A rather difficult to find 7″ by the Algerian composer of Chaabi and pianist Mustapha Skandrani likely from the early 1960s.
‘Salam El Habib’ starts as a rather upbeat song, sounding like a not-too-distant cousin of flamenco, but manages to shift tempo three times. The interlude midway through the piece is what really caught my ear. Here Skandrani’s improvisational skill on the piano is most apparent, and strongly prefigures what might be the only work of his familiar to most of our readers – Istikhbars and Improvisations, reissued in 2012 on the ever prolific Em Records. While his compositional mode may not be wholly unique within contemporary jazz (though it’s use of what I believe is a double harmonic scale lends it a character unfamiliar to most Western listeners at the time), he takes the minimal instrumentation of a basic rhythm section normally backing a soloist to a different place. The percussion is cut out entirely and instead the string section holds a single note for the nearly minute and a half long piano solo. Though not completely foreign to modal jazz (only a few years old at the time), the result is nonetheless aesthetically stunning and strikingly modern.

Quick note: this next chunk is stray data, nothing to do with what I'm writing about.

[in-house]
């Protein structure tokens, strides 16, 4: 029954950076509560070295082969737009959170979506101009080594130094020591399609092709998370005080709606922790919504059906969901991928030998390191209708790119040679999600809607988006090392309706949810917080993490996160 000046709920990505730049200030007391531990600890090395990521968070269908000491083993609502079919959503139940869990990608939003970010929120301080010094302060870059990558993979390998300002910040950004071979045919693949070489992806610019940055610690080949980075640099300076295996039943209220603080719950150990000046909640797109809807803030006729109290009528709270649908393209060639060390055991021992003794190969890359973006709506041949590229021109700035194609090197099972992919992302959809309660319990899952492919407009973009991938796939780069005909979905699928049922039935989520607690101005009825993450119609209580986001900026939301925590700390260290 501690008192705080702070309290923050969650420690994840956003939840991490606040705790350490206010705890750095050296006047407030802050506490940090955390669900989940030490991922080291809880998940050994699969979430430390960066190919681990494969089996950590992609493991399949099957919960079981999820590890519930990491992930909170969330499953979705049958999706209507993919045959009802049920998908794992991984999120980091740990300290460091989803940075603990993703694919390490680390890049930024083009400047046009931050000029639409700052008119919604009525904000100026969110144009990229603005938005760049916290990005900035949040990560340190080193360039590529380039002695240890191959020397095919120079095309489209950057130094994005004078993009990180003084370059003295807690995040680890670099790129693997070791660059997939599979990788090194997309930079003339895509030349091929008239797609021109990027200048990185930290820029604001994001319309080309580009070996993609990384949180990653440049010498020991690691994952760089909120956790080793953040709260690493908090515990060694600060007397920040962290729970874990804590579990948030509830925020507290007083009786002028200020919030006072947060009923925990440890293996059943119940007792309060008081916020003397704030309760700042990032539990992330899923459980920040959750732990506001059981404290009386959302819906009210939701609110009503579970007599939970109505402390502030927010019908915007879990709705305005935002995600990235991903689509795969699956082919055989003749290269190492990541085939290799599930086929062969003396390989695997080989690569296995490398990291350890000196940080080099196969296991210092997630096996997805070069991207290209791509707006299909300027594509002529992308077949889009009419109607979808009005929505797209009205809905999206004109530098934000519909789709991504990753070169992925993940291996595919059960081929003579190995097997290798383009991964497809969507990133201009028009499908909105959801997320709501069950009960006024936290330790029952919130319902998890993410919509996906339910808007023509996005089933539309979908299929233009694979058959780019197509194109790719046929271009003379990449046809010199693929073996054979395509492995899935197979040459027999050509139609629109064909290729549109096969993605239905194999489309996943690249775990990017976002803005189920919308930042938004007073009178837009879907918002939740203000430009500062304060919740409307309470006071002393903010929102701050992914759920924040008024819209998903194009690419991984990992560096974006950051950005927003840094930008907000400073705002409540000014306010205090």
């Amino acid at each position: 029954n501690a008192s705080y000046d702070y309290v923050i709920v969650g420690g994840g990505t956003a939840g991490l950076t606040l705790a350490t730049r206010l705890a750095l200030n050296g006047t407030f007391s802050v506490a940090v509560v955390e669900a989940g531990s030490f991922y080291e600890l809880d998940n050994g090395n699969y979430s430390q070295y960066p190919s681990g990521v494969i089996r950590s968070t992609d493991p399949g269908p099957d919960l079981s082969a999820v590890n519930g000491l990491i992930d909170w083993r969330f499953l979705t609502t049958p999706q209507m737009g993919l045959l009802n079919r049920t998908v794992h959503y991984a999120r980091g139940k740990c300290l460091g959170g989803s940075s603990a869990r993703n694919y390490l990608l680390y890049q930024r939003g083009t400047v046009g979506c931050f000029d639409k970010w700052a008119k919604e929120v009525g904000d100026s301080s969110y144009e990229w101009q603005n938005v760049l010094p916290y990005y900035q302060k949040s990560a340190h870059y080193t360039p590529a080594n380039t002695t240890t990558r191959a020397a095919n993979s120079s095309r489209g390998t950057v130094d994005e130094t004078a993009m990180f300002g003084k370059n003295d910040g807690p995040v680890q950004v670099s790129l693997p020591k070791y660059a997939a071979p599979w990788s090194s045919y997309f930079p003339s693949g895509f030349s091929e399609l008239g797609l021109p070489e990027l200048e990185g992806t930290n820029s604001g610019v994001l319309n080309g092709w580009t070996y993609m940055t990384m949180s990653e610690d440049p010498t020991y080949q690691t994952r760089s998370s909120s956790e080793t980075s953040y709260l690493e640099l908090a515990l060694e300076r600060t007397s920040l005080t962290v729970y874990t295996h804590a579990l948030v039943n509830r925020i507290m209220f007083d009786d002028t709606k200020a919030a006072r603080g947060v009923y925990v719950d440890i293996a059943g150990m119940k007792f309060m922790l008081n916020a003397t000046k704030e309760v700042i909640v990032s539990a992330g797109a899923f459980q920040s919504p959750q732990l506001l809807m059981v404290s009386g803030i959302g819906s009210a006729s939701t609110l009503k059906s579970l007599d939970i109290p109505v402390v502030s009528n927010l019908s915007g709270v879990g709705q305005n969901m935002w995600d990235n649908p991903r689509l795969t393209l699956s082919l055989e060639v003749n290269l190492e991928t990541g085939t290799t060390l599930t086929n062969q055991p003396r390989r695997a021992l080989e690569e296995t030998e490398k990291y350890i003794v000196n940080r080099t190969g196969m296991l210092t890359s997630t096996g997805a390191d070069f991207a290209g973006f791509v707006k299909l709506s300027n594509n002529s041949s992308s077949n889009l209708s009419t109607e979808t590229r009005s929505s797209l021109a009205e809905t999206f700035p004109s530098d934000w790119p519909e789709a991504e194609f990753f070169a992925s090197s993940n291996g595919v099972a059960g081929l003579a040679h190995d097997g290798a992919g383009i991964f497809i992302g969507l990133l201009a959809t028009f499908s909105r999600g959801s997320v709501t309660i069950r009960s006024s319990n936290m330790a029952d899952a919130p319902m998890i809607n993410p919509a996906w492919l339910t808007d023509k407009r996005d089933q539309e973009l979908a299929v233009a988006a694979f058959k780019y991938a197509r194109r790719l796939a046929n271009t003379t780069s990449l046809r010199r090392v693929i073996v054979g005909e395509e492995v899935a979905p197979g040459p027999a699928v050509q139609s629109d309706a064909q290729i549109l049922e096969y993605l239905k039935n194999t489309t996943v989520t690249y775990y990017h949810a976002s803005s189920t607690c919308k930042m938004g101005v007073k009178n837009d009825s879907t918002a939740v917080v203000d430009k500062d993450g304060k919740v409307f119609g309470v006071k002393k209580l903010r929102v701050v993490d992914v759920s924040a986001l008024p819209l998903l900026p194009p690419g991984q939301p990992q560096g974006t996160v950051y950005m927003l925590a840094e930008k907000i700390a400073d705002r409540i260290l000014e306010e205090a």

The stuttering rhythm of Skandrani’s arrangement of ‘Touchia Ghrib’ seems to forever take a moment to catch up to. It builds in a cyclical exploration of modal harmonic structures with increasing flourish before a fast and catchy rhythmic resolution. It will certainly reward multiple listens.
‘Touchia Ghrib’ itself seems to be an Algerian folk standard. Here is one interpretation on the oud:
Another one of Skandrani’s later interpretations of the same mode on the piano:
One of my favourite random finds of the year – get it here.